In 1969, Creedence Clearwater Revival was a major presence on radio and on the Billboard charts. Naturally, they were among the first groups to be invited to play Woodstock, and one of the acts who were paid top dollar (in their case, $10,000). Their name on the bill helped drive interest in the festival.
Earlier in the summer, the band had also been a hot draw at festivals in Atlantic City, Denver, Newport, CA and Atlanta. After all, songs like “Bad Moon Rising” and “Proud Mary” had raced up the charts. “Green River” was on its way.
Related: “Creedence for A New Generation”
By the time they hit Woodstock, the buzz was unmistakeable. For John Fogerty, expectations were high: “By the time we got to Woodstock, I felt we were the number one band. Assuming that The Beatles were God, I thought we were the next thing under them.”
Their slot at the festival was originally set for midnight on Saturday, August 16, a primo spot. It didn’t quite work out that way.
The Grateful Dead came on before them, and according to Fogerty “pulled their usual shenanigans.” That set went on….and on….And on. By the time CCR took the stage long after midnight on Sunday, August 17, the massive crowds were mostly zoned out or asleep. Looking out over the sea of people, Fogerty described it thusly: “Dante scene, just bodies from hell, all intertwined and asleep, covered with mud.”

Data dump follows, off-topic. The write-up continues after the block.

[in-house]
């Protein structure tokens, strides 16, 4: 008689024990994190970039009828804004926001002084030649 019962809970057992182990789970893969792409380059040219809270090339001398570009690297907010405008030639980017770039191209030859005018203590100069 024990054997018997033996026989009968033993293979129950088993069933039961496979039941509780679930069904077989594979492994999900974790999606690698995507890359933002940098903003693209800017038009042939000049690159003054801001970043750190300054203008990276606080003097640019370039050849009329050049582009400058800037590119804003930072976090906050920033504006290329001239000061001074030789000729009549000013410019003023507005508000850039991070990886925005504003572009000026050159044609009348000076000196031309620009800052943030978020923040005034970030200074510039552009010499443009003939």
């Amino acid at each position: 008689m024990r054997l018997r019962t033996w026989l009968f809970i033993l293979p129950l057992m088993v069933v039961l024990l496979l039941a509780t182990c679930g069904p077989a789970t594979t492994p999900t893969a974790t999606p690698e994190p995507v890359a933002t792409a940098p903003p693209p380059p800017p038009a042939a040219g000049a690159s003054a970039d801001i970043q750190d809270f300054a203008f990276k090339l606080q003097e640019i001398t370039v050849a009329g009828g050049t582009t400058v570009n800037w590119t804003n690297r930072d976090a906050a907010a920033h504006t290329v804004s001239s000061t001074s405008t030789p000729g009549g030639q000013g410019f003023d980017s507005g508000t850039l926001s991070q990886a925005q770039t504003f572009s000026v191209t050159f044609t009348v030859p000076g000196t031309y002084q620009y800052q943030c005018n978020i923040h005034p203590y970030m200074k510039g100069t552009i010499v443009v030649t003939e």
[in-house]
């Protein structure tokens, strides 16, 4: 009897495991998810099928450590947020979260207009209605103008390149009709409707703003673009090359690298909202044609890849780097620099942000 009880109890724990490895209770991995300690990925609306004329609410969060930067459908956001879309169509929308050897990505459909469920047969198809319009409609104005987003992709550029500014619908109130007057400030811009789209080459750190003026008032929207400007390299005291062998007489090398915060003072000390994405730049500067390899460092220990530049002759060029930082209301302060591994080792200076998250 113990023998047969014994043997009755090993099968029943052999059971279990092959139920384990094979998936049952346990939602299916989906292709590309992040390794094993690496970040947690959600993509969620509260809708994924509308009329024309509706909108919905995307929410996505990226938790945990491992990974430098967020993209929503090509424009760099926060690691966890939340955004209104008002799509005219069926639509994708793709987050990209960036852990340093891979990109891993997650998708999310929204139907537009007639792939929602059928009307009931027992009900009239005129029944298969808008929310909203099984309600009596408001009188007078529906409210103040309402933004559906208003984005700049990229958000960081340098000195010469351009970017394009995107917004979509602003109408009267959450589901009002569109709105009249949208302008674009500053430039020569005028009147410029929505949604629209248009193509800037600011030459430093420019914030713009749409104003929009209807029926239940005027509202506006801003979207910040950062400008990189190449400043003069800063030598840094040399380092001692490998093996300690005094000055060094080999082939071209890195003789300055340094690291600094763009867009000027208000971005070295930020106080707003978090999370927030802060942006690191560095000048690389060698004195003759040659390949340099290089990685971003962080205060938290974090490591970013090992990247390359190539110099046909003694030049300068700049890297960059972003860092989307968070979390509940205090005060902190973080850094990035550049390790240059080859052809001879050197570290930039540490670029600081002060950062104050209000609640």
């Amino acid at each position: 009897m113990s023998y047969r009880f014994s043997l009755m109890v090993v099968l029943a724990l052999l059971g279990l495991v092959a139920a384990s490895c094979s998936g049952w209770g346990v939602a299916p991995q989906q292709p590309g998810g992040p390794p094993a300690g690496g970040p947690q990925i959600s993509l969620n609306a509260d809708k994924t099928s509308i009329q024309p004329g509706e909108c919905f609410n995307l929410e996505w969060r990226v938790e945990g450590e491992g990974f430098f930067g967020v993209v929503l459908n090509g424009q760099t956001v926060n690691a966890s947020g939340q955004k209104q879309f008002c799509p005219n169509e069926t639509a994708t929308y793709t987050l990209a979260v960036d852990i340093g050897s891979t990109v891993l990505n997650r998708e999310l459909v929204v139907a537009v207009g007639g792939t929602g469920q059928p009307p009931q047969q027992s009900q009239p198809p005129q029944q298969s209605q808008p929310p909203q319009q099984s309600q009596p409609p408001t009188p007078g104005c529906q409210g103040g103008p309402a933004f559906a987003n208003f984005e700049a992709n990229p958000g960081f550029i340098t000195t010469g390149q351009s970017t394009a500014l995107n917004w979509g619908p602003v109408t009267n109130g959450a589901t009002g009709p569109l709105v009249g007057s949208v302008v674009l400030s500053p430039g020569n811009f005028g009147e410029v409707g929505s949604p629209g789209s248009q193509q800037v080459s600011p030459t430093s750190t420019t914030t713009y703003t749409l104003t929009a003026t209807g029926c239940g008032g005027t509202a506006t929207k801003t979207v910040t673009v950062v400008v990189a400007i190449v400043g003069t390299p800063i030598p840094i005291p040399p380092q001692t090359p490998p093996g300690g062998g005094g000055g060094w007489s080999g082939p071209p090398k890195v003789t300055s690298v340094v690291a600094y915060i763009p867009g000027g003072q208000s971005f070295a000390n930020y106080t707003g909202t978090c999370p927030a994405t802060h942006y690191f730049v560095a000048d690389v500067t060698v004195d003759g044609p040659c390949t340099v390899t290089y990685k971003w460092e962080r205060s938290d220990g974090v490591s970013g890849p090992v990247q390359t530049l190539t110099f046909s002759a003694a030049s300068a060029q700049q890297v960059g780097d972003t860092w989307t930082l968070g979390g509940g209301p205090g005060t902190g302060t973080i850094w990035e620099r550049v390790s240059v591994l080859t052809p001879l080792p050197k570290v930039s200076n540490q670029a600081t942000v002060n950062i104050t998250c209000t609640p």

Still, CCR delivered an hour-long set, covering their biggest “swamp rock” hits.
Related: “CCR Puts A Spell On Us Again”
Fogerty recalls one guy out in the darkness, flicking a lighter and shouting, “We’re here for you, John.” That inspired the band to play for those who were still, um, “with it.”
At Woodstock, there was both a film crew and a sound crew recording the show for a future movie and album. Fogerty felt that the heavy-lift the band had had to do after the Dead’s set didn’t make for their best performance. He was later sent a copy of “Bad Moon Rising” from the show and declined to put it – or any of the filmed footage or recorded songs – on those official releases. [A few of their songs later appeared on a ’94 commemorative set].
Despite Fogerty’s reluctance to share their full performance, bassist Stu Cook took an opposing view. “The [Woodstock] performances are classic CCR and I’m still amazed by the number of people who don’t even know we were one of the headliners at Woodstock ’69.”
Fortunately, a comprehensive new collection from Rhino Records covers every single act at the festival – including Creedence’s set. So you can enjoy what many of the attendees missed at the time (#sleeping).
Despite all of their success, Creedence constantly struggled with in-fighting amongst the members. By 1972, they were officially done. Even at their 1993 induction into the Rock and Roll Hall of Fame, Fogerty refused to play with his old bandmates, opting instead to perform with Bruce Springsteen. But those classic songs, from “Susie Q” to “Lookin’ Out My Back Door” and so many more, are still a testament to one of the most unique rock bands of the 60s.
Public domain photo of Creedence Clearwater Revival